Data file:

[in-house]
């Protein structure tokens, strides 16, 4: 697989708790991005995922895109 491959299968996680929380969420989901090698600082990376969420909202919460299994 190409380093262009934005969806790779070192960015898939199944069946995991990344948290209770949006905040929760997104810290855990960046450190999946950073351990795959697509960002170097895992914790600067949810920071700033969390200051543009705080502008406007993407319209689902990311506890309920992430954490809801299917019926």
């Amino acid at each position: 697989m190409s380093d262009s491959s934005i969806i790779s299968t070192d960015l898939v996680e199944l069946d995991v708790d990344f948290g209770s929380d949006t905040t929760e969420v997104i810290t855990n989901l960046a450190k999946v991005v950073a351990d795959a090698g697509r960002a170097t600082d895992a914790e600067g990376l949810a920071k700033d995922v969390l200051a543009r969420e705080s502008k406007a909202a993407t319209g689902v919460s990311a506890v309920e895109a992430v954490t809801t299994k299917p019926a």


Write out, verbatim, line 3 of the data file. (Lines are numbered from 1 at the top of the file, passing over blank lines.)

């Amino acid at each position: 697989m190409s380093d262009s491959s934005i969806i790779s299968t070192d960015l898939v996680e199944l069946d995991v708790d990344f948290g209770s929380d949006t905040t929760e969420v997104i810290t855990n989901l960046a450190k999946v991005v950073a351990d795959a090698g697509r960002a170097t600082d895992a914790e600067g990376l949810a920071k700033d995922v969390l200051a543009r969420e705080s502008k406007a909202a993407t319209g689902v919460s990311a506890v309920e895109a992430v954490t809801t299994k299917p019926a």